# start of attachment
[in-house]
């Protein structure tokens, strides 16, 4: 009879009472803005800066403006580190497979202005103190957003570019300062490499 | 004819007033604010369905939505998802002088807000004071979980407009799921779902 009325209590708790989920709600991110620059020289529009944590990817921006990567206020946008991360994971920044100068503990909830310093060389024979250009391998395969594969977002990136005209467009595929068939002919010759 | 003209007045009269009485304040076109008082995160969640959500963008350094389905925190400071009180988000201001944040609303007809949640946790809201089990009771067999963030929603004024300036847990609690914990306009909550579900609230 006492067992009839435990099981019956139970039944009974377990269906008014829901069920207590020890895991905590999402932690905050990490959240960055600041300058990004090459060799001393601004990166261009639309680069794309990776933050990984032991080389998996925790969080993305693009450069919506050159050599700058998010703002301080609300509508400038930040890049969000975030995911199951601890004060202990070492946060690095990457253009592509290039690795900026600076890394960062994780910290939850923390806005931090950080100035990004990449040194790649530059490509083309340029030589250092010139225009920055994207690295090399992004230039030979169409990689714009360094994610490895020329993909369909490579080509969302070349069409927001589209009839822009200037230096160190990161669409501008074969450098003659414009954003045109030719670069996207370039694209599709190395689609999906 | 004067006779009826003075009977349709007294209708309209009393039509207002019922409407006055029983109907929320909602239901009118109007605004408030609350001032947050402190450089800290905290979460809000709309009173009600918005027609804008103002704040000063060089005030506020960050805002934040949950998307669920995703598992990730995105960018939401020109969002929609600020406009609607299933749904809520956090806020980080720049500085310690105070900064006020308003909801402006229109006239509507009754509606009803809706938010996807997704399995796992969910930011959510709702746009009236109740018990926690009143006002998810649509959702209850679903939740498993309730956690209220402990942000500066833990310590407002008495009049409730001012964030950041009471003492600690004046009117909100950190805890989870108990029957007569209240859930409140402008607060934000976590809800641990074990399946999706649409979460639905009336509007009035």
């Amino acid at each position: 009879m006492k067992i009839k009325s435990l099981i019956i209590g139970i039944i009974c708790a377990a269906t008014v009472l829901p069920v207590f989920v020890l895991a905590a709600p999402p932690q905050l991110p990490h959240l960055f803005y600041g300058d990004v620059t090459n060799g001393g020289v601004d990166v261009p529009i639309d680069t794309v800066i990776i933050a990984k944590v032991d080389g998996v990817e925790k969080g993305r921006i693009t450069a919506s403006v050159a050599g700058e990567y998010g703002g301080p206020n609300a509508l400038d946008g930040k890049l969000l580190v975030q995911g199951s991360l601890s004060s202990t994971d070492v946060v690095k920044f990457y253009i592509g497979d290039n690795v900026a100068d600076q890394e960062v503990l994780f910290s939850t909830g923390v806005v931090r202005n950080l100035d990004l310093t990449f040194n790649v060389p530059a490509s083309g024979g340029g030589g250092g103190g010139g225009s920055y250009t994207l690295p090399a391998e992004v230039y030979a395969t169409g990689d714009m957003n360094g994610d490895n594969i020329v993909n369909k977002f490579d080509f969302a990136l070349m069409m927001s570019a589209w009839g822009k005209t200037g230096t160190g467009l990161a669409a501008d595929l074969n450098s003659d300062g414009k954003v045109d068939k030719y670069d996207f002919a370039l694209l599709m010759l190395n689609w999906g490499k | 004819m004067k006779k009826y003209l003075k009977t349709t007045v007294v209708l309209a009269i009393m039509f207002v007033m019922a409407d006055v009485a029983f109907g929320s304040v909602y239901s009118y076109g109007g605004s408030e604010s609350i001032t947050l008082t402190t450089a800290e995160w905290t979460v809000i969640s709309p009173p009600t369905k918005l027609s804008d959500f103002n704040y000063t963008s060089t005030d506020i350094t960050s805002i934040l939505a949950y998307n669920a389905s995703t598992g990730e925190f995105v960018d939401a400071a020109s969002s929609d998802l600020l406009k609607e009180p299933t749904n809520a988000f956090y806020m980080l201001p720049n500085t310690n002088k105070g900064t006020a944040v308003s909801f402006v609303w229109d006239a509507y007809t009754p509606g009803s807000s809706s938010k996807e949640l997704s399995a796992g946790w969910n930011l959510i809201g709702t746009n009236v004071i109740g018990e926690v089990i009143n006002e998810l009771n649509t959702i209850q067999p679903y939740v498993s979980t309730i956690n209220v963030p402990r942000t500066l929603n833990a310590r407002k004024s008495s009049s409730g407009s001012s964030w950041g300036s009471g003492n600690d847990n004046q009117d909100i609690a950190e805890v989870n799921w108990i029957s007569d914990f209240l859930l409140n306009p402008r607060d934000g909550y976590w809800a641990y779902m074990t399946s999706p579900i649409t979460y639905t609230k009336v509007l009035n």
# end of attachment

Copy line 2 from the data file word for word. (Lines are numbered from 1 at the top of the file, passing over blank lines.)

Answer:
């Protein structure tokens, strides 16, 4: 009879009472803005800066403006580190497979202005103190957003570019300062490499 | 004819007033604010369905939505998802002088807000004071979980407009799921779902 009325209590708790989920709600991110620059020289529009944590990817921006990567206020946008991360994971920044100068503990909830310093060389024979250009391998395969594969977002990136005209467009595929068939002919010759 | 003209007045009269009485304040076109008082995160969640959500963008350094389905925190400071009180988000201001944040609303007809949640946790809201089990009771067999963030929603004024300036847990609690914990306009909550579900609230 006492067992009839435990099981019956139970039944009974377990269906008014829901069920207590020890895991905590999402932690905050990490959240960055600041300058990004090459060799001393601004990166261009639309680069794309990776933050990984032991080389998996925790969080993305693009450069919506050159050599700058998010703002301080609300509508400038930040890049969000975030995911199951601890004060202990070492946060690095990457253009592509290039690795900026600076890394960062994780910290939850923390806005931090950080100035990004990449040194790649530059490509083309340029030589250092010139225009920055994207690295090399992004230039030979169409990689714009360094994610490895020329993909369909490579080509969302070349069409927001589209009839822009200037230096160190990161669409501008074969450098003659414009954003045109030719670069996207370039694209599709190395689609999906 | 004067006779009826003075009977349709007294209708309209009393039509207002019922409407006055029983109907929320909602239901009118109007605004408030609350001032947050402190450089800290905290979460809000709309009173009600918005027609804008103002704040000063060089005030506020960050805002934040949950998307669920995703598992990730995105960018939401020109969002929609600020406009609607299933749904809520956090806020980080720049500085310690105070900064006020308003909801402006229109006239509507009754509606009803809706938010996807997704399995796992969910930011959510709702746009009236109740018990926690009143006002998810649509959702209850679903939740498993309730956690209220402990942000500066833990310590407002008495009049409730001012964030950041009471003492600690004046009117909100950190805890989870108990029957007569209240859930409140402008607060934000976590809800641990074990399946999706649409979460639905009336509007009035």